12 Top-Rated Castles in Ireland

Written by Anietra Hamper
Feb 28, 2019

One of the most extraordinary things to do in Ireland is visit some of the centuries-old castles that accent the landscape throughout the country. Your castle options are vast, from the 13th-century Dublin Castle in the heart of the bustling capital city to the ancient Trim Castle, one of the largest and most storied fortresses on the Emerald Isle and the backdrop for the movie Braveheart. You can dress up like a character from the show Game of Thrones and shoot arrows in the courtyard at the Castle Ward or walk through the protected ruins of Dunamase Castle, which towers above the countryside in eastern Ireland.

Ireland has so many castles because throughout the centuries, local and regional rulers built fortresses to protect their land and belongings. Their castle dwellings represented wealth and power. Castles were built at different periods, marking significant milestones in Irish history, from the medieval Norman and Viking periods to the English invasions. Whether you want to stay in a castle or just explore one for the day, you should plot your destinations before you arrive. For ideas, see our list of the top castles in Ireland.

1. Dublin Castle

Dublin Castle

One of the most significant symbols of power in Ireland is Dublin Castle. This 13th-century castle, which is more of a multi-building complex, was built on a Viking settlement. The castle served as the government complex for the English then British rule for centuries and now serves as a main tourist destination.

Some of the castle highlights include extensive decorative arts in the form of formal portraits of rulers and royalty, as well as period furniture. Be sure to visit The Chapel Royal, a Gothic Revival chapel, which has been at Dublin Castle since 1242, and the castle gardens that have been here since the early 17th century, featuring the Dubh Linn Garden, where patterns of sea serpents are cut into the lawn. Beneath the castle, you can see ongoing excavations of Viking defenses that have been preserved. You can even go down steps to see the original moat.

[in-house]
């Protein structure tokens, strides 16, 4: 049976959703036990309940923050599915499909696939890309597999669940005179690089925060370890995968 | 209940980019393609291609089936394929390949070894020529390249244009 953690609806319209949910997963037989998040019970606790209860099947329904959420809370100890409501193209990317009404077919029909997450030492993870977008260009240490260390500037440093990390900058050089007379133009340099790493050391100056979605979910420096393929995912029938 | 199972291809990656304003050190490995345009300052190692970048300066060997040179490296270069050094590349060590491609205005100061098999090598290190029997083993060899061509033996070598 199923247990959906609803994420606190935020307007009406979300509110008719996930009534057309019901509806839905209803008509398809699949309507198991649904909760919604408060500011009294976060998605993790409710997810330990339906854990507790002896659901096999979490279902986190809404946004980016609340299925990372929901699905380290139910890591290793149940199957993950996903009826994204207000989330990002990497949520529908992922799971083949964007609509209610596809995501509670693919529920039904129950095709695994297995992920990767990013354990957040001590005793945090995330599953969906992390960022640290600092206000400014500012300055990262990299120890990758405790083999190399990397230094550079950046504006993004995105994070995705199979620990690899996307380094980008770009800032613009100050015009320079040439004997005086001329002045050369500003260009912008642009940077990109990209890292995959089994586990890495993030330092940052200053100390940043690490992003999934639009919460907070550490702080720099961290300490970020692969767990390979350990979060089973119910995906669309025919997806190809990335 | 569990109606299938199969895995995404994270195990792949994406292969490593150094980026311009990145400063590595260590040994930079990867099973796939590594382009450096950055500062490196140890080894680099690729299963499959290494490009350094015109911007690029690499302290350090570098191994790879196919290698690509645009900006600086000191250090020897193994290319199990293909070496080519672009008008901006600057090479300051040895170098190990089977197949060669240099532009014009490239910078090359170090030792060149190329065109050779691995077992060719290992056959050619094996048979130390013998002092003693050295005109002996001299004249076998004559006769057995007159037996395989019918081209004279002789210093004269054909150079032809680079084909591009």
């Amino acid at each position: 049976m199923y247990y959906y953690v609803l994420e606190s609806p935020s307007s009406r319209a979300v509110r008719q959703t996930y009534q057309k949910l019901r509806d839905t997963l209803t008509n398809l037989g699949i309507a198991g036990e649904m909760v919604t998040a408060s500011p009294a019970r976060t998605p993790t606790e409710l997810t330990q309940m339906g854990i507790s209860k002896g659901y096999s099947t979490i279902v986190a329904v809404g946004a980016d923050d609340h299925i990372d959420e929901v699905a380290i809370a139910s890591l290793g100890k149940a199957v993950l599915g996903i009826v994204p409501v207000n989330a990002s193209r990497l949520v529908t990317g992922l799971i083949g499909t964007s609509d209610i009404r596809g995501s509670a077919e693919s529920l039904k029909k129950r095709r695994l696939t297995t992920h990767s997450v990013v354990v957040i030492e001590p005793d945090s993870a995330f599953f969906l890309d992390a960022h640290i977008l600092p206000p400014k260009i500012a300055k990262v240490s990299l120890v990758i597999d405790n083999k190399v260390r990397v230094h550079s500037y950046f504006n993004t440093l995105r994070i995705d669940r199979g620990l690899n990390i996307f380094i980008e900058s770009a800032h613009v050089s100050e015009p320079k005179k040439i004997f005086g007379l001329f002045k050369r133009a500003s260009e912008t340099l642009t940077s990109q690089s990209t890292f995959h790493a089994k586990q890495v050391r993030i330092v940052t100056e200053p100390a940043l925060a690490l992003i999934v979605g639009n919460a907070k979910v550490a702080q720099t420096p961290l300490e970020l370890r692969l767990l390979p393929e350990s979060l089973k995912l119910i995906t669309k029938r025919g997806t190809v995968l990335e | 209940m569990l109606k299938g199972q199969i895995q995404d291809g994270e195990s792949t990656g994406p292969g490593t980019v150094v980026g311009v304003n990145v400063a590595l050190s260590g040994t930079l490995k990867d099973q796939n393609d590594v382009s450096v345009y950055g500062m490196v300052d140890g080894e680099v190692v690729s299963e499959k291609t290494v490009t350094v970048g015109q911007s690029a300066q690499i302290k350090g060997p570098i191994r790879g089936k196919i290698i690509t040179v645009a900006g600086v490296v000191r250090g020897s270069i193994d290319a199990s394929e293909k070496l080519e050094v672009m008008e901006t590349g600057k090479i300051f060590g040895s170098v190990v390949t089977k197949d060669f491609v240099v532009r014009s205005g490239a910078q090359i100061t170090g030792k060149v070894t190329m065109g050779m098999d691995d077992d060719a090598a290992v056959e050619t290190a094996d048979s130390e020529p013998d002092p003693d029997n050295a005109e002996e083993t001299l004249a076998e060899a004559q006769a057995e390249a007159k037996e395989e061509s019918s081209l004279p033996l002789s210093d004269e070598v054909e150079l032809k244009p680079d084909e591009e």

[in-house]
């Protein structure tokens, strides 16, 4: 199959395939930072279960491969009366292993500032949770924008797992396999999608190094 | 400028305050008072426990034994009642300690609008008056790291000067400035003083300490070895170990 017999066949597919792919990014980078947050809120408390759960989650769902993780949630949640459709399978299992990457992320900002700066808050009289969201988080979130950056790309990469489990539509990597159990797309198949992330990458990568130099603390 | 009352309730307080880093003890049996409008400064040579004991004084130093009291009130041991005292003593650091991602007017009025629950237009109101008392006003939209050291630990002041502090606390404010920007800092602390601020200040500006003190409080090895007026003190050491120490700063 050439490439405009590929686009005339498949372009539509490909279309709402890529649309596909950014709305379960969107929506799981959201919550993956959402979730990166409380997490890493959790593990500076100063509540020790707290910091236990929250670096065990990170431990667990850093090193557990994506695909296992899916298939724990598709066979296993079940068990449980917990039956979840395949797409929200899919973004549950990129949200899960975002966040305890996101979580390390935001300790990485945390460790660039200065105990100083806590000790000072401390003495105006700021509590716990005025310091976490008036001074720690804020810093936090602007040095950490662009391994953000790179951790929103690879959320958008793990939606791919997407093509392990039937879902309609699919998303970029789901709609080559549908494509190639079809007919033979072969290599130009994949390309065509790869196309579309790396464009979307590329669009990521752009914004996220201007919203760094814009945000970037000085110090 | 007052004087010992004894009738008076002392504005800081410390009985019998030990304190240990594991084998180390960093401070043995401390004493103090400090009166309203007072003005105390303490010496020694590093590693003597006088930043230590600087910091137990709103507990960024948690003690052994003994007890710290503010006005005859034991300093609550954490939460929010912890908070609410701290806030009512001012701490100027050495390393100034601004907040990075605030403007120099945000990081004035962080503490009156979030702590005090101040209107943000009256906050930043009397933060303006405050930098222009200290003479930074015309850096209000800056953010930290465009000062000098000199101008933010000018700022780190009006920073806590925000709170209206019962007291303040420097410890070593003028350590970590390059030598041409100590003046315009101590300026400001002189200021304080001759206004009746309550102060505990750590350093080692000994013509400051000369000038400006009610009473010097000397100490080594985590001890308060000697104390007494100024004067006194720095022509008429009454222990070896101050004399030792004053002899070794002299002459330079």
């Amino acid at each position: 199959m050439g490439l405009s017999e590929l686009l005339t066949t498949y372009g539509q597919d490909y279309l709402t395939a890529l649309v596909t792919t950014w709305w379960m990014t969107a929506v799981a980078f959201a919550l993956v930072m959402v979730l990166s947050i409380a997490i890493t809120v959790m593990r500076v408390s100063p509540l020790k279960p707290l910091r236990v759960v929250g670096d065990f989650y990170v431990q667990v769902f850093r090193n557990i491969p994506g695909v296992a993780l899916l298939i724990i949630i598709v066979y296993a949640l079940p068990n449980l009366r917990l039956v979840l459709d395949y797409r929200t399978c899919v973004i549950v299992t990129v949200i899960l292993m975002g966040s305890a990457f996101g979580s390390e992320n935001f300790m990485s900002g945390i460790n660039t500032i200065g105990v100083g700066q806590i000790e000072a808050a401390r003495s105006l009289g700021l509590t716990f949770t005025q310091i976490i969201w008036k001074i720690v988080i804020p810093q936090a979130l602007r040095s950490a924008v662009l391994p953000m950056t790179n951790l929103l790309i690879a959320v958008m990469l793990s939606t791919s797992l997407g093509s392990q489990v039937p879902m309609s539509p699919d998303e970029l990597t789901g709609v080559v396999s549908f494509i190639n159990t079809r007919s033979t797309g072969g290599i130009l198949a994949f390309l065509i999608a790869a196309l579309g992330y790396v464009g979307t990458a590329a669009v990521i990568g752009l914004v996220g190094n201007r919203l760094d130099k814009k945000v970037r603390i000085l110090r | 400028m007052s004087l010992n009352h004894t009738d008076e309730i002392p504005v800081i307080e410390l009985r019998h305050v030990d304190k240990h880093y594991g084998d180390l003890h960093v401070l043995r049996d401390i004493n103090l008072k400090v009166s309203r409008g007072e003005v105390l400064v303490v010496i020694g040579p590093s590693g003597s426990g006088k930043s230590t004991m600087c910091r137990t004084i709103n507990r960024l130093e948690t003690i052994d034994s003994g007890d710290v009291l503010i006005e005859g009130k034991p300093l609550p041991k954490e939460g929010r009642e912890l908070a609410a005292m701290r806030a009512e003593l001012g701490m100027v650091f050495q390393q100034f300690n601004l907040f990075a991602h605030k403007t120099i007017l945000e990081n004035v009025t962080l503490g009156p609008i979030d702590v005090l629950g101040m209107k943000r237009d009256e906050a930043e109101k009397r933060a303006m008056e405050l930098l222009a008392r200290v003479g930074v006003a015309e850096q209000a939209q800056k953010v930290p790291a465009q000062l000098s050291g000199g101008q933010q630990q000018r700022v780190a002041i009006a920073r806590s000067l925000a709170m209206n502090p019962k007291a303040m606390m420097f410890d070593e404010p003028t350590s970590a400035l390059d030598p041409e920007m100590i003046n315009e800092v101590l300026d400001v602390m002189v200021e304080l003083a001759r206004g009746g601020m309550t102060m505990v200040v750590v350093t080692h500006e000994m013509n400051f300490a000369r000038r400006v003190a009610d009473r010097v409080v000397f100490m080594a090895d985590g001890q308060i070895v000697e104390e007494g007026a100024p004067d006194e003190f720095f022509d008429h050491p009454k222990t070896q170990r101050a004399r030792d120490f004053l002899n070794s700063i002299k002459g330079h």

Address: Dame Street, Dublin 2
Official site: http://www.dublincastle.ie

2. Trim Castle

Trim Castle

For a castle worthy of bragging rights after your vacation, the Trim Castle is a must-visit. This is where Mel Gibson filmed the movie Braveheart, so you will likely recognize the iconic features of this powerful Norman Irish fortress. Construction started on the Trim Castle in 1176 and took 30 years to complete.

This massive structure has a 20-sided tower, masterful curtain wall, and moat. It is the largest Anglo-Norman castle in Ireland and has also served as a prison and private home over the centuries. Now, it is a popular tourist attraction and well worth your time to visit. You can only take a guided tour of the castle, but you can explore the riverside grounds on your own. You can also plan a stay at the Trim Castle Hotel and live like royalty during your trip.

3. Dunluce Castle

Seaside Dunluce Castle

If castle mystery is more your speed then the coastal Dunluce Castle in Northern Ireland should top your list. The medieval castle sits on a clifftop along the remote northern coast. The ruins on the site are said to be haunted by the ghost of a woman who died there, and there are mythical tales about fairies and fierce battles that took place on the site. The Dunluce Castle was built as a family home in the 1500s and served as the inspiration for author C.S. Lewis, who used it to create his Cair Paravel castle in The Chronicles of Narnia.